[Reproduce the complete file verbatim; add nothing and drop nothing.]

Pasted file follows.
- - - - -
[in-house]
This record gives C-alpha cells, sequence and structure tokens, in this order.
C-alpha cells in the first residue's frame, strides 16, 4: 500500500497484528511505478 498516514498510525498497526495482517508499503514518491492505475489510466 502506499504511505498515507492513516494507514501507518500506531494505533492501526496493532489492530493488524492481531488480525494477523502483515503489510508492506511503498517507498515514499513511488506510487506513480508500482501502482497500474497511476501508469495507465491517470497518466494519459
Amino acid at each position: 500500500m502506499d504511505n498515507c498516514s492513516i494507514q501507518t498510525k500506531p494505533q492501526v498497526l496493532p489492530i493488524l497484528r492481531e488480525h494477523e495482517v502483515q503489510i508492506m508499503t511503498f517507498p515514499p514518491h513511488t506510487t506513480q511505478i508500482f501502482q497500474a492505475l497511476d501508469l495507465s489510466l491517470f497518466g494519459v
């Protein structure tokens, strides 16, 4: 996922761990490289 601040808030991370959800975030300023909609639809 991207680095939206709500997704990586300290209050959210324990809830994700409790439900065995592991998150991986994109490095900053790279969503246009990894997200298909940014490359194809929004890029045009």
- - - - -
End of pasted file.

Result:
[in-house]
This record gives C-alpha cells, sequence and structure tokens, in this order.
C-alpha cells in the first residue's frame, strides 16, 4: 500500500497484528511505478 498516514498510525498497526495482517508499503514518491492505475489510466 502506499504511505498515507492513516494507514501507518500506531494505533492501526496493532489492530493488524492481531488480525494477523502483515503489510508492506511503498517507498515514499513511488506510487506513480508500482501502482497500474497511476501508469495507465491517470497518466494519459
Amino acid at each position: 500500500m502506499d504511505n498515507c498516514s492513516i494507514q501507518t498510525k500506531p494505533q492501526v498497526l496493532p489492530i493488524l497484528r492481531e488480525h494477523e495482517v502483515q503489510i508492506m508499503t511503498f517507498p515514499p514518491h513511488t506510487t506513480q511505478i508500482f501502482q497500474a492505475l497511476d501508469l495507465s489510466l491517470f497518466g494519459v
């Protein structure tokens, strides 16, 4: 996922761990490289 601040808030991370959800975030300023909609639809 991207680095939206709500997704990586300290209050959210324990809830994700409790439900065995592991998150991986994109490095900053790279969503246009990894997200298909940014490359194809929004890029045009």